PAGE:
Ice hockey debut in SEA Games gets warm welcome
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Ice hockey debut in SEA Games gets warm welcome

WHAT was expected to be a muted affair turned out to be one jam-packed with hundreds of spectators struggling to get a view of the ice hockey teams playing for the gold, silver and bronze medal in the 29th SEA Games finals last night.

No one had predicted ice hockey, in its debut at the regional sports event, would be able to draw the crowds since the Games started last week. But it did.

“This is crazy!” Muhammad Hafiz, 26, who has been playing for the Malaysian squad for about five years told Asian Correspondent.

“We thought only one or two hundred people would turn up. This is very overwhelming,” said Hafiz who had to withdraw from playing due to an injury before the Games started.


Hafiz (second from left) with his friends. Source: Lee Lian Kong

Had organisers seen this coming, more seats could have been prepared in the arena. After all, when SEA Games organisers announced three games usually reserved for countries with colder climates¬†– ice hockey, short-track speed skating and figure skating – will be included in this year’s line-up, it raised eyebrows as countries in the bloc do not have any natural snow.

And in Malaysia, it is sports like badminton, football and field hockey, where the country champs, either regionally or globally, that usually captivate the nation’s attention.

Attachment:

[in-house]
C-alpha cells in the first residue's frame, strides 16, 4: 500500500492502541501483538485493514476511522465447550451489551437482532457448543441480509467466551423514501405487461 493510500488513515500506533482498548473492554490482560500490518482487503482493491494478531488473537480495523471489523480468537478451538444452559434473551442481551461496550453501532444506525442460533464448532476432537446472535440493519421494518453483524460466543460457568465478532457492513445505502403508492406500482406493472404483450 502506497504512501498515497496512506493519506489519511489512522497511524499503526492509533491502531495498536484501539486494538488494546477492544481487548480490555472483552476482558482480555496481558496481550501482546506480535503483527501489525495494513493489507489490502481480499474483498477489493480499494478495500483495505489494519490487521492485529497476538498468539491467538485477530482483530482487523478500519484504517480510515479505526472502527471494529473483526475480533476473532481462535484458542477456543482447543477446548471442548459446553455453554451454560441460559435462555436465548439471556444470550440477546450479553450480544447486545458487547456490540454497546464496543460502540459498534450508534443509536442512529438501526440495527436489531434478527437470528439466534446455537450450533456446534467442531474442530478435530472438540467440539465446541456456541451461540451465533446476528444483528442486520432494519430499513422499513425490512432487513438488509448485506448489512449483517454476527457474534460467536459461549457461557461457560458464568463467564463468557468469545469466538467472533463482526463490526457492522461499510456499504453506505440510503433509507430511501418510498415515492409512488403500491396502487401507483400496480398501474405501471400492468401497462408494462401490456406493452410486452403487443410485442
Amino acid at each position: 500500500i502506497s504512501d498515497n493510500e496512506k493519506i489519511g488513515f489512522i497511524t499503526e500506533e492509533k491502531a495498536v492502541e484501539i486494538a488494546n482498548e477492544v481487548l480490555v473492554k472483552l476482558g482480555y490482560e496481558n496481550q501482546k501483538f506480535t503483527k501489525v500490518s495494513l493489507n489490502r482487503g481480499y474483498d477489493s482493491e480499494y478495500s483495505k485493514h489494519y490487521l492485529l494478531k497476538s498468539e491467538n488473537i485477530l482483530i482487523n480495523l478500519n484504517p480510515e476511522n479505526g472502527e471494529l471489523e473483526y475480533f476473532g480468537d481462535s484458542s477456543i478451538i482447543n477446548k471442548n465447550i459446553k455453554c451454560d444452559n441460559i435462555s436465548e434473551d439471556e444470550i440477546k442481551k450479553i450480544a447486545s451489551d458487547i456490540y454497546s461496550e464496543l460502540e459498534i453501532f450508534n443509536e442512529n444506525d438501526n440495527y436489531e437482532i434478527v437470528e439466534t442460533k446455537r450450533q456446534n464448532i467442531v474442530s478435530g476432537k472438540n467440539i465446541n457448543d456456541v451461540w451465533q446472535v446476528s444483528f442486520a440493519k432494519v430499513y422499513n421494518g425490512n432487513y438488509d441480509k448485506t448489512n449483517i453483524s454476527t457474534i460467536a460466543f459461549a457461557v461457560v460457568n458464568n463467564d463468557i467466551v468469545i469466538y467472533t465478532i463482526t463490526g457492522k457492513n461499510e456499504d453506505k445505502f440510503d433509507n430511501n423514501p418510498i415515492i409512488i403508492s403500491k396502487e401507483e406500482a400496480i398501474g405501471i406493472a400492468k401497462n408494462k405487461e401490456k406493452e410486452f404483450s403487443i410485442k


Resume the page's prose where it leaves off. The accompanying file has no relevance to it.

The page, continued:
But the atmosphere at the newly built US$7 million rink at Empire City last night proved otherwise.

Malaysia’s Youth and Sports Minister Khairy Jamaluddin posted this Insta-story of the situation yesterday:



Some Malaysians even came as early as 4pm on a workday to watch the battle for gold between the Philippines and Thailand, which was delayed for two hours. The Philippines team eventually won after a tight match which ended 5-4.

SEE ALSO: Cambodia win first gold medal of SEA Games while Philippines become first ice hockey champions

But it was for the match between traditional rival countries – Malaysia and Singapore – that the venue started overflowing with curious spectators, extended families of players and veteran sports fanatics.

One portion of the crowd was even heard singing songs by Ultras Malaya, a local group known for its ultra-fanatical support of Malaysia’s football team.


Electric crowd. Source: Lee Lian Kong

Fresh graduate Muhammad Nurayzat Johari, 26, said the crowd had been steadily growing in the build-up to last night’s finals. This is the first time Nurayzat gets to watch the sport live, instead of just on TV and YouTube, and was anxious to see Malaysia beat its neighbour.

“The violence, the action … It’s really interesting.”

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